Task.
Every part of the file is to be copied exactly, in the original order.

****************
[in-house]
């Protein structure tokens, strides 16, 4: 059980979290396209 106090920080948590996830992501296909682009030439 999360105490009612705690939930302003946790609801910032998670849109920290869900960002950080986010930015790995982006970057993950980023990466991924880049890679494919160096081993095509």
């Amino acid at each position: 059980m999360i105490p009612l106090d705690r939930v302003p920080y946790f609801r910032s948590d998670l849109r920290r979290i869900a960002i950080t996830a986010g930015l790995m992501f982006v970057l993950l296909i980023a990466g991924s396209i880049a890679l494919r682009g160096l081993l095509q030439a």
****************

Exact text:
[in-house]
């Protein structure tokens, strides 16, 4: 059980979290396209 106090920080948590996830992501296909682009030439 999360105490009612705690939930302003946790609801910032998670849109920290869900960002950080986010930015790995982006970057993950980023990466991924880049890679494919160096081993095509």
């Amino acid at each position: 059980m999360i105490p009612l106090d705690r939930v302003p920080y946790f609801r910032s948590d998670l849109r920290r979290i869900a960002i950080t996830a986010g930015l790995m992501f982006v970057l993950l296909i980023a990466g991924s396209i880049a890679l494919r682009g160096l081993l095509q030439a």